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Lapan v. Dick's Sporting Goods, Inc.

United States District Court, D. Massachusetts

August 20, 2014

CHERYL LAPAN
v.
DICK'S SPORTING GOODS, INC.

MEMORANDUM AND ORDER ON PLAINTIFFS' MOTION FOR CONDITIONAL CLASS CERTIFICATION AND NOTICE AND DEFENDANT'S MOTIONS FOR SUMMARY JUDGMENT

RICHARD G. STEARNS, District Judge.

This is a Fair Labor Standards Act (FLSA), 29 U.S.C. ยงยง 201-219, case in which plaintiffs Cheryl Lapan and Michelle Shutt[1] allege that they, and all other "Assistant Store Managers" (ASMs) employed by defendant Dick's Sporting Goods, Inc. (DSG), have been, and continue to be, improperly classified as exempt employees by DSG, which failed to pay them for all hours worked and failed to pay overtime.[2] The court heard a spirited oral argument on June 2, 2014, in which experienced counsel focused on the propriety of conditionally certifying a nationwide class of ASMs.

After careful consideration, the court sees no reason to blaze new trails or to revisit the two-tier approach laid out by Judge Young in Trezvant v. Fid. Empl. Servs. Corp., 434 F.Supp.2d 40 (D. Mass. 2006). Judge Young explained that, in taking this two-tier approach, "the court makes an initial determination of whether the potential class should receive notice of the pending action and then later, after discovery is complete, the court makes a final similarly situated' determination." Id. at 42, citing Kane v. Gage Merch. Servs., Inc., 138 F.Supp.2d 212, 214 (D. Mass. 2001) (Gorton, J.). This is in contrast to an approach that applies the standards of Fed.R.Civ.P. 23 (numerosity, commonality, typicality, and adequacy of representation) when determining whether to order notice to a potential class. As Judge Young noted, his recommended course of proceeding was the one then preferred by a majority of federal courts. It has further support in this district, see O'Donnell v. Robert Half Int'l, Inc., 429 F.Supp.2d 246 (D. Mass. 2006) (Gorton, J.), and outside, see Myers v. Hertz Corp., 624 F.3d 537, 554-555 (2d Cir. 2010). Consequently, the court will ALLOW plaintiffs' motion for conditional class certification. The court directs the parties to file a joint proposal (to the extent agreement is possible) by September 3, 2014, for a form and mechanism of notice to putative class members and a procedure for adopting those who timely elect to opt-in.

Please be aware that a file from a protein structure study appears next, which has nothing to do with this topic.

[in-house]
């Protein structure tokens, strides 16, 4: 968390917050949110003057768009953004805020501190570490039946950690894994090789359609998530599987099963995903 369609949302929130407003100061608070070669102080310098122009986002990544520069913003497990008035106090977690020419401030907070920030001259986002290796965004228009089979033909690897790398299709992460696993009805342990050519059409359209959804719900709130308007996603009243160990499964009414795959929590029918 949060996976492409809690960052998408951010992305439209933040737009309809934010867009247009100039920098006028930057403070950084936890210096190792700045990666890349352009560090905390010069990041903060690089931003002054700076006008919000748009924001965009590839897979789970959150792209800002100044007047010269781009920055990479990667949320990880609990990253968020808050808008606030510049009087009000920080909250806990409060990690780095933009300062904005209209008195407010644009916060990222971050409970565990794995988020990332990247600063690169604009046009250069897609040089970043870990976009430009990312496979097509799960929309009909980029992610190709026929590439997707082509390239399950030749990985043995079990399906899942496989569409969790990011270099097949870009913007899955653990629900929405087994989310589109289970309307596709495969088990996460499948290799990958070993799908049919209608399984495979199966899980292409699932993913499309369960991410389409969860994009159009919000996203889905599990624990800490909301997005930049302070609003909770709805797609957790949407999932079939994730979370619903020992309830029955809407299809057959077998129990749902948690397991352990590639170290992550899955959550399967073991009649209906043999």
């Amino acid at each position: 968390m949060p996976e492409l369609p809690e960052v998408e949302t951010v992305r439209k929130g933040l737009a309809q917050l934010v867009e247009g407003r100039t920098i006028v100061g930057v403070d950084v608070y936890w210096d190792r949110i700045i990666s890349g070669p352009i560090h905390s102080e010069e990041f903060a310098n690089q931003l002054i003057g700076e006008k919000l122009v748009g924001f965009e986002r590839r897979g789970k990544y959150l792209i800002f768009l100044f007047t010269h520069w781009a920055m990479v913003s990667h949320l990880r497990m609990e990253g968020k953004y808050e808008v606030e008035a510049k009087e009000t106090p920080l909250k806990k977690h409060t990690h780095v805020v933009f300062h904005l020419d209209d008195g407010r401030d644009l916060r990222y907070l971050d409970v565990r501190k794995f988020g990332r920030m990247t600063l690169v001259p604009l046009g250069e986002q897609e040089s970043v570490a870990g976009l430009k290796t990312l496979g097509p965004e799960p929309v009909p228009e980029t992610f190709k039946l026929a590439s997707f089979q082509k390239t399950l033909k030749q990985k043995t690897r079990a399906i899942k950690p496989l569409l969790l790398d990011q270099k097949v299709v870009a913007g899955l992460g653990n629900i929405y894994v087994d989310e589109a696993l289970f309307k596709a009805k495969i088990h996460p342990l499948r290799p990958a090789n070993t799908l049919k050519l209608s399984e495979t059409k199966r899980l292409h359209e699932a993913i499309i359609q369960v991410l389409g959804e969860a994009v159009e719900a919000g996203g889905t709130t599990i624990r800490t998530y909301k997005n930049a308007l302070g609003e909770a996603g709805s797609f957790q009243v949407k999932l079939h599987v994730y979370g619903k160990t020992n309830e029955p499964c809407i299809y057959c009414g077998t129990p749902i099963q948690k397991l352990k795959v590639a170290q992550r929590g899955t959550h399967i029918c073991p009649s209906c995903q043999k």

Defendant's motions for summary judgment are DENIED without prejudice as premature. Plaintiffs' motion to strike is DENIED as moot.

SO ORDERED.


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